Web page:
Depression


Clinical Background

Major depression is a debilitating mental illness. Symptoms can include listlessness, feeling hopeless, thoughts of death or suicide, and anhedonia. Many different antidepressant medications are available for depression, however many patients are resistant to medication or may try several different medications before finding one that is effective. Targeted and more efficacious medications are needed.

Preclinical Models

Model Description Length Endpoints
Forced Swim Test (Porsolt Test)
Mice or rats are placed in an inescapable chamber filled with water and time spent immobile measured 1-2 days Time spent immobile
Tail Suspension Test
Mice or rats are hung by their tail and time spent immobile measured 1-2 days Time spent immobile

 

Forced Swim Test (Porsolt Test)

Potential antidepressant compounds can be screened using predictive animal models. The forced swim test, also known as the Porsolt test, is a widely used method for screening antidepressant compounds. In this model, rodents are placed in a cylindrical tank filled with water and time spent immobile versus struggling is measured. Immobility is thought to be an index of a depressive-like state which can be reduced in response to antidepressant treatment.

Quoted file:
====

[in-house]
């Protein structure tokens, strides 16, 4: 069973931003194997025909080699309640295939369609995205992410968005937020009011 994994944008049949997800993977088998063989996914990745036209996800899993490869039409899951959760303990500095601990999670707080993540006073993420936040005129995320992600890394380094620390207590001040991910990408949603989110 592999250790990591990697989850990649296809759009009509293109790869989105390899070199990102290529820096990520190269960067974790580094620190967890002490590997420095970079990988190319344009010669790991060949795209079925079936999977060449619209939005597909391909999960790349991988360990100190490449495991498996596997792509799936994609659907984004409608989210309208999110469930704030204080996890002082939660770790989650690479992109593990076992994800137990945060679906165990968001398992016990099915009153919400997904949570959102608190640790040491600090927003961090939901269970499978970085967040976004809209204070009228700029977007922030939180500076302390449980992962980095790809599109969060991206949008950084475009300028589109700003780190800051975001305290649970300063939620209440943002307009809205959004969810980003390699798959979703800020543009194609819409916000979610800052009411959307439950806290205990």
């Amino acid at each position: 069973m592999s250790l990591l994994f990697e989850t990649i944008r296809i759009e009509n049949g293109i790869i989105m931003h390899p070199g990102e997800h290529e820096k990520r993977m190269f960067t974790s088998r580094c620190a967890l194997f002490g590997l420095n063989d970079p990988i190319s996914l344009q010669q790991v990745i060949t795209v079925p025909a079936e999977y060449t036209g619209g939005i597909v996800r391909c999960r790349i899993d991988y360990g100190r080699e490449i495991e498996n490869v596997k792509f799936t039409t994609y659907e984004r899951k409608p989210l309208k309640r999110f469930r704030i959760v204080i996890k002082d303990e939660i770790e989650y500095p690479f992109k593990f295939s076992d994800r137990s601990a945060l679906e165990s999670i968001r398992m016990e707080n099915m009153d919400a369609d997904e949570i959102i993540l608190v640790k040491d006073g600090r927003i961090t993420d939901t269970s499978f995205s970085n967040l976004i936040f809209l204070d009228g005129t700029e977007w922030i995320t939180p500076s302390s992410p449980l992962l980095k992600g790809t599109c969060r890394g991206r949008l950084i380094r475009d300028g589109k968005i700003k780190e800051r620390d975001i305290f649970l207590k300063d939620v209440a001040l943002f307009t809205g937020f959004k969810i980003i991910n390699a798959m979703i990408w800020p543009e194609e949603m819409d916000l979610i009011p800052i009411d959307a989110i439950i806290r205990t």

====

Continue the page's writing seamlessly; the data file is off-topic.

Immobility Time

 

Tail Suspension Test

The tail suspension test is similar to the forced swim test, but instead of using water, rodents are hung by their tails. The time spent immobile is measured as an index of a depressive-like state which can be reduced in response to antidepressant treatment.